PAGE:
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A report by the President's Council of Advisors on Science and Technology, delivered Monday, said that while the impact of H1N1 was impossible to predict, a "plausible scenario" is that the epidemic could "produce infection of 30-50 percent of the U.S. population this fall and winter, with symptoms in approximately 20-40 percent of the population (60-120 million people), more than half of whom would seek medical attention."
Swine flu could lead to as many as lead to as many as 1.8 million U.S. hospital admissions during the epidemic, with up to 300,000 patients requiring care in intensive care units. In fact, those very ill patients could occupy 50-100 percent of all ICU beds in affected regions of the country at the peak of the epidemic and place "enormous stress" on ICU units.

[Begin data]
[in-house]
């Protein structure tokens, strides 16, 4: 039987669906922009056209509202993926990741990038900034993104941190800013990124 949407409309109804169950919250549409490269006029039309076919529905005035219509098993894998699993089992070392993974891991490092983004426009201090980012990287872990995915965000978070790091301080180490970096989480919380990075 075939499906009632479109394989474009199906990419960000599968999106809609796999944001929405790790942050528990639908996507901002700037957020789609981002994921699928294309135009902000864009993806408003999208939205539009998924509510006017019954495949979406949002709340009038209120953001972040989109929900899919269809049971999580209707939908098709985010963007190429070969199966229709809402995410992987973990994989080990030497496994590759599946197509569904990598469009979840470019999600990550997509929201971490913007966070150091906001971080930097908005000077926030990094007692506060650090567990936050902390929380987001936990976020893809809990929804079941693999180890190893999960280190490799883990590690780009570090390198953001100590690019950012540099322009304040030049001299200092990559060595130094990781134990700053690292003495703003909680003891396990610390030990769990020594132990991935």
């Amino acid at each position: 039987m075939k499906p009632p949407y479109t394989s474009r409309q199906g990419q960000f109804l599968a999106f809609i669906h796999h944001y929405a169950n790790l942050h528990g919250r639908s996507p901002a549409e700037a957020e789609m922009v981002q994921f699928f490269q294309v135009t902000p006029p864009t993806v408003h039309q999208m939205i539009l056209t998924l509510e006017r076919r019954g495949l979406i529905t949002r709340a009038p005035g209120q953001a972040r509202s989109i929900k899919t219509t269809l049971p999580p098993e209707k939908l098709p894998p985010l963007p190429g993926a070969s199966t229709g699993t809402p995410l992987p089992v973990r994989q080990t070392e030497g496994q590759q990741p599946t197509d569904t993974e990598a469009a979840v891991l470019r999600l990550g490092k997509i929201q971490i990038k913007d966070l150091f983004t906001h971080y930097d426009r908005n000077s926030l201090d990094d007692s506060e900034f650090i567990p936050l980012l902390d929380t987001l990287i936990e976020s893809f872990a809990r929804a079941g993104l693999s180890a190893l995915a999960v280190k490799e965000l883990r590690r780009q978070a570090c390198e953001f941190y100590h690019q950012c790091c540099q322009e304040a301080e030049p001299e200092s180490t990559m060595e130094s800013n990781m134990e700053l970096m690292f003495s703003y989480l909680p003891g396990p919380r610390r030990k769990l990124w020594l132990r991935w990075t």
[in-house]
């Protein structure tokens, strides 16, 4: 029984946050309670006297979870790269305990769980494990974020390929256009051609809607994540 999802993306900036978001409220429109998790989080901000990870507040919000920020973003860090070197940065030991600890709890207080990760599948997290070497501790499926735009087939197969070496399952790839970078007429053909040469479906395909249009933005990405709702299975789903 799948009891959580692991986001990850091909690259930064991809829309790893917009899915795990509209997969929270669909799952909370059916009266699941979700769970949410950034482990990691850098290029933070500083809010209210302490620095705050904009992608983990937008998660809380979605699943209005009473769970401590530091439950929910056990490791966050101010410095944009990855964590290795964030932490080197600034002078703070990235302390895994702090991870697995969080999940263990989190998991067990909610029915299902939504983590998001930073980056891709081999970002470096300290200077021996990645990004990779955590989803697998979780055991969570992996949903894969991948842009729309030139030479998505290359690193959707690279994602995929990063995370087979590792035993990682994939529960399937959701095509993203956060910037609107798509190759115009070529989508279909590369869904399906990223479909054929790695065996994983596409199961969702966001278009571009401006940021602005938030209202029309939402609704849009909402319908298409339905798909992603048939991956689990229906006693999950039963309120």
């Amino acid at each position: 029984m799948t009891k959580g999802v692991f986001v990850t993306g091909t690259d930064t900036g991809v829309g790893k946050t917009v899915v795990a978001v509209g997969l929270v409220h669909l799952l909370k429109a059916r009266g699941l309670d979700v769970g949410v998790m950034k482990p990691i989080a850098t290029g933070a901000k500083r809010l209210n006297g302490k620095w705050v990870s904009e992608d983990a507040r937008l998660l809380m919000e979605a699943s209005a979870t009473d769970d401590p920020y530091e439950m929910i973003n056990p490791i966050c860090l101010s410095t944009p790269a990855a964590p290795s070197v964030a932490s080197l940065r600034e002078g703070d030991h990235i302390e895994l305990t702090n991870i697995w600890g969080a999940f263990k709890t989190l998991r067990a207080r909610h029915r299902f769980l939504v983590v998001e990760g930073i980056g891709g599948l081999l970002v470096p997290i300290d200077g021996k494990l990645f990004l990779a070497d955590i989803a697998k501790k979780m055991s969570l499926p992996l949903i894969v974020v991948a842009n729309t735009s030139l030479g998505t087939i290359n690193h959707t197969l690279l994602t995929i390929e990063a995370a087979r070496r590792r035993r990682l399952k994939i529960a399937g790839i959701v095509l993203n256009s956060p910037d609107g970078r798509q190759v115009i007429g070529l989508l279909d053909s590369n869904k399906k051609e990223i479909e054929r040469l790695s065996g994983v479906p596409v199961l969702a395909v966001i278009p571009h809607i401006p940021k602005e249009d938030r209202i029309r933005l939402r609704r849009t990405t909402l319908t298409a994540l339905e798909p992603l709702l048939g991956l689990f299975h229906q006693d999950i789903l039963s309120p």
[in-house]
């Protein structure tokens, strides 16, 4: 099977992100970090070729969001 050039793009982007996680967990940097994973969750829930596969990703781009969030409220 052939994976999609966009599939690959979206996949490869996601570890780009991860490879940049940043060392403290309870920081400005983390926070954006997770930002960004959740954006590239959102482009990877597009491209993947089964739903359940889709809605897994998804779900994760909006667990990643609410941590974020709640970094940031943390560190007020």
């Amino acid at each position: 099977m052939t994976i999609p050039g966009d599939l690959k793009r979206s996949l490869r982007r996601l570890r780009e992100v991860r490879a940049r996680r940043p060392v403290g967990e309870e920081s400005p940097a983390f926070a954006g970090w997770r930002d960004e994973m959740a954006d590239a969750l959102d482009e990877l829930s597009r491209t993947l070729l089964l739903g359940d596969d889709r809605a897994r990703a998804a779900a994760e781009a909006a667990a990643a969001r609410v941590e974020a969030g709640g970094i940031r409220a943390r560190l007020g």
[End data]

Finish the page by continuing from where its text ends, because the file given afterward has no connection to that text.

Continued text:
Seasonal flue typically causes 30,000-40,000 annual deaths, mainly among people over 65.
People with certain pre-existing conditions, including pregnant women and patients with neurological disorders or respiratory impairment, diabetes, or severe obesity are at high risk, along with certain populations, such as Native Americans, the report said.
The fall resurgence in swine flu could occur as early as September, with the beginning of the school term, and the peak infection may occur in mid-October.
The report emphasized that this was a planning scenario, not a prediction. But, it added, "the scenario illustrates that an H1N1 resurgence could cause serious disruption of social and medical capacities in our country in the coming months."
Copyright 2009 The Associated Press. All rights reserved. This material may not be published, broadcast, rewritten or redistributed.
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